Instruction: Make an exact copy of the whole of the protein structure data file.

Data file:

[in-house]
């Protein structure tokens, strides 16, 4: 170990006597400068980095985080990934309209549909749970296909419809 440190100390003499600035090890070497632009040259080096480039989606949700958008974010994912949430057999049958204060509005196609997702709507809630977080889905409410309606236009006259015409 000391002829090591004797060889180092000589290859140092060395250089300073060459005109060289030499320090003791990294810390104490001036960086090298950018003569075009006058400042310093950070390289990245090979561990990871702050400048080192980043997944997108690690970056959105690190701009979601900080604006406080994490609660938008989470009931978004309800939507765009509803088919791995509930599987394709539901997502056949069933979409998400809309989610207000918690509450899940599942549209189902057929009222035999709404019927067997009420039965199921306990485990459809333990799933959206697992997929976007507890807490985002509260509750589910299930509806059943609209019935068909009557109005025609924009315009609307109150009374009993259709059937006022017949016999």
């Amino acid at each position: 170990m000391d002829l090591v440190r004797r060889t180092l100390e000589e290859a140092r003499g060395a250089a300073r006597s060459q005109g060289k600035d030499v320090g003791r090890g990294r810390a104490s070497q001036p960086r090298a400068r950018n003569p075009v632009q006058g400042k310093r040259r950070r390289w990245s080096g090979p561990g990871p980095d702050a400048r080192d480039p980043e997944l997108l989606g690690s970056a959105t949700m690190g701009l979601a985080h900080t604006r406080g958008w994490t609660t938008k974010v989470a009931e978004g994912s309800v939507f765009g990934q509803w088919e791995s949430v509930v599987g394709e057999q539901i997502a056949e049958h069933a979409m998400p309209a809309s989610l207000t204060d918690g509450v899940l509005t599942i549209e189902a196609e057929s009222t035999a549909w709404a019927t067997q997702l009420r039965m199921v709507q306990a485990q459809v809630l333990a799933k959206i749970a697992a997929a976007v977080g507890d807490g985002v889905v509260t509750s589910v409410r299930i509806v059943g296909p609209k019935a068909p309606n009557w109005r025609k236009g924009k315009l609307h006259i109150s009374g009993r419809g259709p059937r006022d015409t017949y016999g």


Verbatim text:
[in-house]
């Protein structure tokens, strides 16, 4: 170990006597400068980095985080990934309209549909749970296909419809 440190100390003499600035090890070497632009040259080096480039989606949700958008974010994912949430057999049958204060509005196609997702709507809630977080889905409410309606236009006259015409 000391002829090591004797060889180092000589290859140092060395250089300073060459005109060289030499320090003791990294810390104490001036960086090298950018003569075009006058400042310093950070390289990245090979561990990871702050400048080192980043997944997108690690970056959105690190701009979601900080604006406080994490609660938008989470009931978004309800939507765009509803088919791995509930599987394709539901997502056949069933979409998400809309989610207000918690509450899940599942549209189902057929009222035999709404019927067997009420039965199921306990485990459809333990799933959206697992997929976007507890807490985002509260509750589910299930509806059943609209019935068909009557109005025609924009315009609307109150009374009993259709059937006022017949016999």
């Amino acid at each position: 170990m000391d002829l090591v440190r004797r060889t180092l100390e000589e290859a140092r003499g060395a250089a300073r006597s060459q005109g060289k600035d030499v320090g003791r090890g990294r810390a104490s070497q001036p960086r090298a400068r950018n003569p075009v632009q006058g400042k310093r040259r950070r390289w990245s080096g090979p561990g990871p980095d702050a400048r080192d480039p980043e997944l997108l989606g690690s970056a959105t949700m690190g701009l979601a985080h900080t604006r406080g958008w994490t609660t938008k974010v989470a009931e978004g994912s309800v939507f765009g990934q509803w088919e791995s949430v509930v599987g394709e057999q539901i997502a056949e049958h069933a979409m998400p309209a809309s989610l207000t204060d918690g509450v899940l509005t599942i549209e189902a196609e057929s009222t035999a549909w709404a019927t067997q997702l009420r039965m199921v709507q306990a485990q459809v809630l333990a799933k959206i749970a697992a997929a976007v977080g507890d807490g985002v889905v509260t509750s589910v409410r299930i509806v059943g296909p609209k019935a068909p309606n009557w109005r025609k236009g924009k315009l609307h006259i109150s009374g009993r419809g259709p059937r006022d015409t017949y016999g």